Significant changes in arousal and reactivity as evidenced by irritability, aggression, hypervigilance, inability to concentrate, and sleep disturbance.
The disturbance lasts for at least one month.
The distress, which is not caused by any kind of substance, impairs important areas of functioning.
PTSD may be specified as with dissociated symptoms or with delayed expression.
Differences: AD and PTSD
Symptoms − Both AD and PTSD share some common symptoms, such as anxiety, depression, and insomnia. However, the duration and intensity of these symptoms differ significantly. AD symptoms usually start within three months of a stressful event and last for no more than six months. In contrast, PTSD symptoms can start months or even years after the traumatic event and can last for years or even a lifetime.
The symptoms of AD are usually milder than those of PTSD, and they don't involve flashbacks, nightmares, or intrusive thoughts. Instead, people with AD may experience emotional distress, social withdrawal, physical complaints, and difficulties adjusting to changes in their lives.
PTSD symptoms, on the other hand, can be severe and debilitating, affecting all aspects of a person's life. The hallmark symptoms of PTSD include re-experiencing the traumatic event through flashbacks, nightmares, or intrusive thoughts, avoidance of triggers associated with the trauma, hyperarousal, and negative mood and cognitions.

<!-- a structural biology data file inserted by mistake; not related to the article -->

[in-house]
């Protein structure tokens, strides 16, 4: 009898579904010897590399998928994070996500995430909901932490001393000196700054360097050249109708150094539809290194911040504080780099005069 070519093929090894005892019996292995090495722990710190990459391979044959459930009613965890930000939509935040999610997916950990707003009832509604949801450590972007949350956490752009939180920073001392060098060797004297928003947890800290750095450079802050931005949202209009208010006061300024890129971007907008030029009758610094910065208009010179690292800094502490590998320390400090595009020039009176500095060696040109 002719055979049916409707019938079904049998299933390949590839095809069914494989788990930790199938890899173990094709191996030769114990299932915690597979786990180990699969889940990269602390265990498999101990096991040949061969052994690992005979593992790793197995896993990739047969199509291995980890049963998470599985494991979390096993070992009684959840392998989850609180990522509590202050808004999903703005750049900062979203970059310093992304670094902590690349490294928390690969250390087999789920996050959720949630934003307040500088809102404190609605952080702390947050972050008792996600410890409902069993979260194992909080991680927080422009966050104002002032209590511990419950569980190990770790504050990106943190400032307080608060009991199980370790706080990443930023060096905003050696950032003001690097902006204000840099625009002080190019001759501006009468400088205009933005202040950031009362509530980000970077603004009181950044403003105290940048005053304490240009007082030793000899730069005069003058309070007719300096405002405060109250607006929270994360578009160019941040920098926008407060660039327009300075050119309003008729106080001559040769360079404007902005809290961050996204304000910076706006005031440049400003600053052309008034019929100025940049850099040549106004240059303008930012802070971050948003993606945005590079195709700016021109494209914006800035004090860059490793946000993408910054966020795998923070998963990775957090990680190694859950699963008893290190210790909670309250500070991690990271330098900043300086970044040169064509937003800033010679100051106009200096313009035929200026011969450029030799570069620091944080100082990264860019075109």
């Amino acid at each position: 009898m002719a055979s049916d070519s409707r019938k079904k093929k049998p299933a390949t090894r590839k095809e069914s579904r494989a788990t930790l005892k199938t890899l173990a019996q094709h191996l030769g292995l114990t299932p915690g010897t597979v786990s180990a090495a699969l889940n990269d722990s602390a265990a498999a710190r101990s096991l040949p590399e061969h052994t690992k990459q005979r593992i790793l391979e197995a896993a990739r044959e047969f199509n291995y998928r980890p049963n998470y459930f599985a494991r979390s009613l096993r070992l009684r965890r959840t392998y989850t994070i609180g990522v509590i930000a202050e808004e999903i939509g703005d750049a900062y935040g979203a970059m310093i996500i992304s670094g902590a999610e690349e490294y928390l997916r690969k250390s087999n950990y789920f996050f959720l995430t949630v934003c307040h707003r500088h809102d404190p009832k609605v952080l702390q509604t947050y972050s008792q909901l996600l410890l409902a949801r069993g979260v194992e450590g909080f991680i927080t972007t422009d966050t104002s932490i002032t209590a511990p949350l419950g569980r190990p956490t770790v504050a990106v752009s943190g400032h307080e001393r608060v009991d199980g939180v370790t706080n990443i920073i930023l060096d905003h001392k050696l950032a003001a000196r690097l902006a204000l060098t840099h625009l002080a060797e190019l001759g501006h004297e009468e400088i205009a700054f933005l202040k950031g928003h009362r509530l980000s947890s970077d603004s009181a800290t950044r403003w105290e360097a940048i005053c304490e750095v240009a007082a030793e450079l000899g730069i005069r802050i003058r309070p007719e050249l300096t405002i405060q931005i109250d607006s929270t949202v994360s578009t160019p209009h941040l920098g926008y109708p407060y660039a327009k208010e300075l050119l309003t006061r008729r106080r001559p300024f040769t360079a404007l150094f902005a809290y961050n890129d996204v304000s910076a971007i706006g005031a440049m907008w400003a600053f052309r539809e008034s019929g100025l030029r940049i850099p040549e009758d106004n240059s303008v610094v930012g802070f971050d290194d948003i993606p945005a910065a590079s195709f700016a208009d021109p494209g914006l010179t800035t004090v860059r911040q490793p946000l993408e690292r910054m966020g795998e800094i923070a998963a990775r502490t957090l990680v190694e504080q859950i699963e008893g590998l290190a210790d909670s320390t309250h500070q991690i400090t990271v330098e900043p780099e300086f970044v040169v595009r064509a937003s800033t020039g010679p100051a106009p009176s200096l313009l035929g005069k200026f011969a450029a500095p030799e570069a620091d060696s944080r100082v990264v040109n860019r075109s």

Causes − AD is caused by a stressful life event that disrupts a person's ability to cope with everyday challenges. Some examples of such events include divorce, job loss, financial difficulties, illness, or a natural disaster. AD can affect anyone, regardless of age, gender, or background, and it doesn't require exposure to a traumatic event.
PTSD, on the other hand, is caused by exposure to a traumatic event that poses a threat to a person's physical or psychological well-being. Such events can include military combat, sexual assault, natural disasters, terrorist attacks, or witnessing a violent crime. Not everyone who experiences a traumatic event develops PTSD, but some factors, such as pre-existing mental health conditions, lack of social support, or genetic predisposition, can increase the risk of developing the disorder.
Treatment − The treatment for AD and PTSD differs depending on the severity and duration of the symptoms and the underlying causes. AD is usually treated with supportive therapy, such as cognitive-behavioral therapy (CBT), psychoeducation, and stress management techniques. The goal of treatment is to help the person adjust to the stressful event, regain their confidence, and resume their normal activities. In some cases, medication, such as antidepressants or anti-anxiety drugs, may be prescribed to alleviate the symptoms.